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Getting tax-savvy for your small business

Article provided by Simply

Has your upcoming tax return got you feeling a bit under pressure? Perhaps you are not sure where to start? We have drafted five quick tips to help your tax return go smoothly and avoid any sudden non-compliance. 

There are plenty of perks to owning your own business: you’re the boss, in charge of your own destiny, you decide when to take a holiday, you enjoy freedom and flexibility, find your own work-life balance, all while you get to do work you’re passionate about – and then be paid for it. Unfortunately, some factors are not nearly as enjoyable – like tax. The words tax, taxman, receiver and SARS are known to strike fear into the hearts of many an entrepreneur. After all, who enjoys preparing tax returns, and worse, being told you owe an amount to SARS you haven’t budgeted? 

Many small businesses are already struggling following the challenges of the last two years, and the thought of parting with any money seems unfathomable. Still, you must get tax filing right to avoid penalties or nasty surprises. SARS’ Strategic Plan for 2020/21 to 2024/25 also spells it out clearly – there will be increased levels of compliance, higher detection of those who don’t pay, and fines or penalties for those that don’t comply.” This means it is increasingly important to understand how to plan appropriately, and stay compliant. 

Luckily, with a bit of planning, you can avoid nasty tax surprises that may be lurking around the corner. Here are five tips to help your small business plan for tax season and ensure it goes as smoothly as possible. 

1. Plan for the worst and hope for the best. 

Few things are as stressful as having to suddenly pay over a sizeable provisional tax amount (or any other tax payment) out of the blue when your small business isn’t cash-flush. To avoid this, make sure you do a rough calculation monthly and set this amount aside into a separate “tax fund” account. For example, if your business is VAT registered, transfer the VAT portion of every invoice that’s paid into a different account so that the money is ready to be paid over every two months without affecting your regular business bank balance.

2. Don’t be afraid to ask for help

While being in the small business environment sees you wearing several hats at once, tax is one area you should consider handing to the professionals. You might be the best entrepreneur, but sometimes doing taxes simply needs the help of a tax practitioner. Consider paying for the services of a bookkeeper or accountant who specialises in tax and small businesses, which can also help with other tasks, like company registration, payslips and BEE certificates. This will help you immensely, especially when you hire more employees and/or service a larger industry. While this added expense might seem unnecessary when you are busy finding your own feet in the game, in the long run, it will pay off to have someone take care of your finances and assist you in avoiding penalties.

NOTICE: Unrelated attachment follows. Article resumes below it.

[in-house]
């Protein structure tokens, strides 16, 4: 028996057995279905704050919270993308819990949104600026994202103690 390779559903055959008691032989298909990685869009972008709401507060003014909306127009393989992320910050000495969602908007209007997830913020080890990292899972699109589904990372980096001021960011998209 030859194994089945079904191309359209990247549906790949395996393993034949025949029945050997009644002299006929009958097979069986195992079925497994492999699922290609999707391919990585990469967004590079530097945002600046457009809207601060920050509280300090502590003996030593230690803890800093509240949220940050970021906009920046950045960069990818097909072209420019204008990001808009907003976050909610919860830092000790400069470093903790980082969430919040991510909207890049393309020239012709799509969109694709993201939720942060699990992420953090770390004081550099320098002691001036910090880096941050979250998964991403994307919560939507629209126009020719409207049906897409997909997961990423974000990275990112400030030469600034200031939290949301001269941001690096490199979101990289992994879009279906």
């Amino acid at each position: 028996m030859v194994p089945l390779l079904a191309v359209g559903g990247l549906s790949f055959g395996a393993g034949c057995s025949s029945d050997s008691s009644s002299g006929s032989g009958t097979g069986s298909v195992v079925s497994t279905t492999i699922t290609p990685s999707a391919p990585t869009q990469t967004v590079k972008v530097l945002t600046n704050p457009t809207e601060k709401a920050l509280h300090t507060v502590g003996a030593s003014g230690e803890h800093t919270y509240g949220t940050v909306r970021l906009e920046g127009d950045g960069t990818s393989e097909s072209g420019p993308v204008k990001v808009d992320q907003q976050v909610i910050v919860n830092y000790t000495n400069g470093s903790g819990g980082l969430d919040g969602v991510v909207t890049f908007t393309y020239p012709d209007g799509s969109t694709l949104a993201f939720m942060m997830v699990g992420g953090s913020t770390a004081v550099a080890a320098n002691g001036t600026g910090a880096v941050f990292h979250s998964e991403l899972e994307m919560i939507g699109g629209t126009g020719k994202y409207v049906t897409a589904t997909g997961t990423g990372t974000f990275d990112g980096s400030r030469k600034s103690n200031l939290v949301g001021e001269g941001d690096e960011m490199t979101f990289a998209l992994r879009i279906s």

3. Process all business-related expenses through your business

A business takes resources to run. Besides the time and materials needed to create your offering, there are also other everyday expenses, such as transport, office equipment, business entertainment, and an internet connection, to name a few. The good news is that you can put most business-related expenses through your business – in other words, you can pay for these using pre-tax revenue that flows in. SARS has many publications that can help you navigate what’s deductible and what’s not: a good place to start is their Small Business Tax section.

4. Keep your paperwork up to date

While we are moving more and more toward a paperless world in this digital age, it’s tempting to think that tax paperwork has fallen by the wayside. Unfortunately, to stay tax compliant, you still need to keep on top of certain forms of paperwork – even if these are digitally submitted. For example, you’ll need to submit an EMP201 every month, which can be done via eFiling and a VAT return every two months (if your business is VAT registered). Keeping supporting documents such as sales slips, invoices, receipts, bank deposit slips, and other documentation will help you manage your tax matters better and ensure that you remain tax compliant. 

5. Have a proper invoicing system

The best way to keep track of the money coming in and going out of your business is to have a proper invoicing system. These days, you can choose from a range of inexpensive or free web-based accounting tools – such as Freshbooks, Xero, PaySpace and Zoho. If you decide to use an external bookkeeper or accountant, they will also provide you with tools to simplify this process. 

Tax is just one side of your business you need to keep on top of as a small business owner to run a healthy company. Ensure that you stay on top of your tax return through proper planning and a good tax strategy, and the taxman won’t come knocking on your door unexpectedly. 

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